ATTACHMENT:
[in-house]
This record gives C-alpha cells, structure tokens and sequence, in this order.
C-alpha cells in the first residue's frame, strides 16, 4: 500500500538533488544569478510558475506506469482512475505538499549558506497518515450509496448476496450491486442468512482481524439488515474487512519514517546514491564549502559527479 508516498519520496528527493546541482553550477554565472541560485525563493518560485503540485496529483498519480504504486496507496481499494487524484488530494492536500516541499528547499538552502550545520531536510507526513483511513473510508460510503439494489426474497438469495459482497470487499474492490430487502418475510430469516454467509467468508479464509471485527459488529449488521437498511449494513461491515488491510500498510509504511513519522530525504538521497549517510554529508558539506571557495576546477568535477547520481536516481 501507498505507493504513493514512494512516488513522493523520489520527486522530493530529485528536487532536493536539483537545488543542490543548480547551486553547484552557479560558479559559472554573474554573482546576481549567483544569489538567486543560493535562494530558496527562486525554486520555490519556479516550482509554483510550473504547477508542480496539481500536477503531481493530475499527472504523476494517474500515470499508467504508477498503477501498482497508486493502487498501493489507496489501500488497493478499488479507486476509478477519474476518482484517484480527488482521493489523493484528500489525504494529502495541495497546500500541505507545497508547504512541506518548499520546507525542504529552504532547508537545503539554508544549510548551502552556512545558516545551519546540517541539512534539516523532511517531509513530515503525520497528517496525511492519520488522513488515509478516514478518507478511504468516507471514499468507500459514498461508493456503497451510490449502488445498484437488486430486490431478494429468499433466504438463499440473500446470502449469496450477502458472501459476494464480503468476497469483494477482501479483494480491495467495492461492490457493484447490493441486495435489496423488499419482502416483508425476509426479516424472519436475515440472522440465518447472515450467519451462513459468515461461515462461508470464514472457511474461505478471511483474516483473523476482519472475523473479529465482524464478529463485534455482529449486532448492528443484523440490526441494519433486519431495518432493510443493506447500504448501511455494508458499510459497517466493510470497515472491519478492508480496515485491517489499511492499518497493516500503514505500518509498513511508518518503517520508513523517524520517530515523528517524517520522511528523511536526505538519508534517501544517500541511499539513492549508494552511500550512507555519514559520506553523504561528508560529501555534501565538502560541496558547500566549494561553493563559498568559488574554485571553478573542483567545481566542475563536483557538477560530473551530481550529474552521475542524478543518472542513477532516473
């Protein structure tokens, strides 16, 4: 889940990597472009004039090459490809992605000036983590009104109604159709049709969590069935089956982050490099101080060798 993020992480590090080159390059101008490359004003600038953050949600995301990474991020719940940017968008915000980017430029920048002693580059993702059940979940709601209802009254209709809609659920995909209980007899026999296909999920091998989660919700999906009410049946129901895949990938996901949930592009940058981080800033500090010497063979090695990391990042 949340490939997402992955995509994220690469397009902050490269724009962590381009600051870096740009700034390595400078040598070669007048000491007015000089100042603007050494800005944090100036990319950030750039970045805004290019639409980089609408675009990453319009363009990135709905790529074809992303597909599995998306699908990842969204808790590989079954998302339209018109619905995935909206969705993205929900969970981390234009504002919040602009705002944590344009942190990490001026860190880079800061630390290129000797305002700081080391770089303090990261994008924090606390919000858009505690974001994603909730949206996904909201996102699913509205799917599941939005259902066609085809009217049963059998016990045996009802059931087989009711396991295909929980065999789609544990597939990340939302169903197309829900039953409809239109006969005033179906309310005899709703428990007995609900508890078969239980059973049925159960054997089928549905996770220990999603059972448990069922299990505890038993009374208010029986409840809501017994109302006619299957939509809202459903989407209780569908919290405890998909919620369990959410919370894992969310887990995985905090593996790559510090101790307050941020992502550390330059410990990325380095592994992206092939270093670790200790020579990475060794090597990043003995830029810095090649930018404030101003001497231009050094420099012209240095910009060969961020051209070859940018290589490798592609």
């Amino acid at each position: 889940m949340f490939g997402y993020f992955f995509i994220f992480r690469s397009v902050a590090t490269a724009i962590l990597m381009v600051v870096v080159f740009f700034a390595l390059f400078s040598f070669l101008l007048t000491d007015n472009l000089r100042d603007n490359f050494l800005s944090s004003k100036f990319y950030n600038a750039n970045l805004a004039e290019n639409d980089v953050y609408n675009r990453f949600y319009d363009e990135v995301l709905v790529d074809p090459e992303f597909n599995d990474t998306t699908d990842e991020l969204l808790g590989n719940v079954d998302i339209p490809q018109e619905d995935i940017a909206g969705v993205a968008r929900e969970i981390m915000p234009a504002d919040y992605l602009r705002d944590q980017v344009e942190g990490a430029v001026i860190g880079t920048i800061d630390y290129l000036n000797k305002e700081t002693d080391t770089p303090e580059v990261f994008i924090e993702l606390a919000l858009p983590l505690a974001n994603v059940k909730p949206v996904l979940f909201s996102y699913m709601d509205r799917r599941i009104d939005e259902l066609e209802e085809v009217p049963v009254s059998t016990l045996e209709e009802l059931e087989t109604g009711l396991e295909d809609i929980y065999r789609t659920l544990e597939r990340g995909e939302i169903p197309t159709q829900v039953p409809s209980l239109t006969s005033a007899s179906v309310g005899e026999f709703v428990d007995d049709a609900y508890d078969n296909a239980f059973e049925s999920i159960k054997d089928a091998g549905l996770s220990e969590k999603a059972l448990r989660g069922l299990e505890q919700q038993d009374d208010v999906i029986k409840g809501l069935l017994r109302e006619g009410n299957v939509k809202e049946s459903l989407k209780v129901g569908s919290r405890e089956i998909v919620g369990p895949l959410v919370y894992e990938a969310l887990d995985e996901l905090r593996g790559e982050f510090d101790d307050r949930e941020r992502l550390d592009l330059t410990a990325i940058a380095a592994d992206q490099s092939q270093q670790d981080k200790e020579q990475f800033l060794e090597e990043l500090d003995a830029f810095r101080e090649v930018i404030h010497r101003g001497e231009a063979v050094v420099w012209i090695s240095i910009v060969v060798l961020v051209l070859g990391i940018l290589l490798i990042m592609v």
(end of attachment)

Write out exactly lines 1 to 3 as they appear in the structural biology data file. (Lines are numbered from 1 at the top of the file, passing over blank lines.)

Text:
[in-house]
This record gives C-alpha cells, structure tokens and sequence, in this order.
C-alpha cells in the first residue's frame, strides 16, 4: 500500500538533488544569478510558475506506469482512475505538499549558506497518515450509496448476496450491486442468512482481524439488515474487512519514517546514491564549502559527479 508516498519520496528527493546541482553550477554565472541560485525563493518560485503540485496529483498519480504504486496507496481499494487524484488530494492536500516541499528547499538552502550545520531536510507526513483511513473510508460510503439494489426474497438469495459482497470487499474492490430487502418475510430469516454467509467468508479464509471485527459488529449488521437498511449494513461491515488491510500498510509504511513519522530525504538521497549517510554529508558539506571557495576546477568535477547520481536516481 501507498505507493504513493514512494512516488513522493523520489520527486522530493530529485528536487532536493536539483537545488543542490543548480547551486553547484552557479560558479559559472554573474554573482546576481549567483544569489538567486543560493535562494530558496527562486525554486520555490519556479516550482509554483510550473504547477508542480496539481500536477503531481493530475499527472504523476494517474500515470499508467504508477498503477501498482497508486493502487498501493489507496489501500488497493478499488479507486476509478477519474476518482484517484480527488482521493489523493484528500489525504494529502495541495497546500500541505507545497508547504512541506518548499520546507525542504529552504532547508537545503539554508544549510548551502552556512545558516545551519546540517541539512534539516523532511517531509513530515503525520497528517496525511492519520488522513488515509478516514478518507478511504468516507471514499468507500459514498461508493456503497451510490449502488445498484437488486430486490431478494429468499433466504438463499440473500446470502449469496450477502458472501459476494464480503468476497469483494477482501479483494480491495467495492461492490457493484447490493441486495435489496423488499419482502416483508425476509426479516424472519436475515440472522440465518447472515450467519451462513459468515461461515462461508470464514472457511474461505478471511483474516483473523476482519472475523473479529465482524464478529463485534455482529449486532448492528443484523440490526441494519433486519431495518432493510443493506447500504448501511455494508458499510459497517466493510470497515472491519478492508480496515485491517489499511492499518497493516500503514505500518509498513511508518518503517520508513523517524520517530515523528517524517520522511528523511536526505538519508534517501544517500541511499539513492549508494552511500550512507555519514559520506553523504561528508560529501555534501565538502560541496558547500566549494561553493563559498568559488574554485571553478573542483567545481566542475563536483557538477560530473551530481550529474552521475542524478543518472542513477532516473